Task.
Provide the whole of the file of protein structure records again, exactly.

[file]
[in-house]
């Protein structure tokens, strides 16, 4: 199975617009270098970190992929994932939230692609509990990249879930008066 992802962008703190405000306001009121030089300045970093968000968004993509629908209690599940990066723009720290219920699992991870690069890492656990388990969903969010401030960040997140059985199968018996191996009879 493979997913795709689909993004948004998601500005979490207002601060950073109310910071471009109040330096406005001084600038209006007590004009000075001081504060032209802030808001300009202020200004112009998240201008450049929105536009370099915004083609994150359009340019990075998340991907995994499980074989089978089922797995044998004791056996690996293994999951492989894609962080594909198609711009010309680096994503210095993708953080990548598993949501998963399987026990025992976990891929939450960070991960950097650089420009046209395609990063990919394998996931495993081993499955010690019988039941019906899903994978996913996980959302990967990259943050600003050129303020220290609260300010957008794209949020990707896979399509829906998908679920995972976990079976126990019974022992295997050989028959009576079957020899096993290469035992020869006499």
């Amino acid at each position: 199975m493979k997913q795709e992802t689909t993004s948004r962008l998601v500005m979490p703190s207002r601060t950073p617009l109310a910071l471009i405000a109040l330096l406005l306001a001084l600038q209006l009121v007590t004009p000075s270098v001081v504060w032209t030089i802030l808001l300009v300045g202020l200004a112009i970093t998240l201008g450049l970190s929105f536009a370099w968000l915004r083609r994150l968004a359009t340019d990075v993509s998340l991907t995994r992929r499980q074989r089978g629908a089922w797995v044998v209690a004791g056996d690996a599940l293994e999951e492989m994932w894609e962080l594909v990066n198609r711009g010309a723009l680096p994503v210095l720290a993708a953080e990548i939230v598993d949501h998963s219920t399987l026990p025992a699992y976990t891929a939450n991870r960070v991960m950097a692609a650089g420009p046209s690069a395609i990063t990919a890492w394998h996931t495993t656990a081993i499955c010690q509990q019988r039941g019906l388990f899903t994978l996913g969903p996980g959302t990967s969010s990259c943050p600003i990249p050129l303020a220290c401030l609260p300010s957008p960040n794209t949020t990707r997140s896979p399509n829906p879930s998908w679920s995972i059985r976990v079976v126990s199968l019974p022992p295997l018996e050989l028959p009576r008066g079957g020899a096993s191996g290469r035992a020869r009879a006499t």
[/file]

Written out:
[in-house]
């Protein structure tokens, strides 16, 4: 199975617009270098970190992929994932939230692609509990990249879930008066 992802962008703190405000306001009121030089300045970093968000968004993509629908209690599940990066723009720290219920699992991870690069890492656990388990969903969010401030960040997140059985199968018996191996009879 493979997913795709689909993004948004998601500005979490207002601060950073109310910071471009109040330096406005001084600038209006007590004009000075001081504060032209802030808001300009202020200004112009998240201008450049929105536009370099915004083609994150359009340019990075998340991907995994499980074989089978089922797995044998004791056996690996293994999951492989894609962080594909198609711009010309680096994503210095993708953080990548598993949501998963399987026990025992976990891929939450960070991960950097650089420009046209395609990063990919394998996931495993081993499955010690019988039941019906899903994978996913996980959302990967990259943050600003050129303020220290609260300010957008794209949020990707896979399509829906998908679920995972976990079976126990019974022992295997050989028959009576079957020899096993290469035992020869006499």
């Amino acid at each position: 199975m493979k997913q795709e992802t689909t993004s948004r962008l998601v500005m979490p703190s207002r601060t950073p617009l109310a910071l471009i405000a109040l330096l406005l306001a001084l600038q209006l009121v007590t004009p000075s270098v001081v504060w032209t030089i802030l808001l300009v300045g202020l200004a112009i970093t998240l201008g450049l970190s929105f536009a370099w968000l915004r083609r994150l968004a359009t340019d990075v993509s998340l991907t995994r992929r499980q074989r089978g629908a089922w797995v044998v209690a004791g056996d690996a599940l293994e999951e492989m994932w894609e962080l594909v990066n198609r711009g010309a723009l680096p994503v210095l720290a993708a953080e990548i939230v598993d949501h998963s219920t399987l026990p025992a699992y976990t891929a939450n991870r960070v991960m950097a692609a650089g420009p046209s690069a395609i990063t990919a890492w394998h996931t495993t656990a081993i499955c010690q509990q019988r039941g019906l388990f899903t994978l996913g969903p996980g959302t990967s969010s990259c943050p600003i990249p050129l303020a220290c401030l609260p300010s957008p960040n794209t949020t990707r997140s896979p399509n829906p879930s998908w679920s995972i059985r976990v079976v126990s199968l019974p022992p295997l018996e050989l028959p009576r008066g079957g020899a096993s191996g290469r035992a020869r009879a006499t």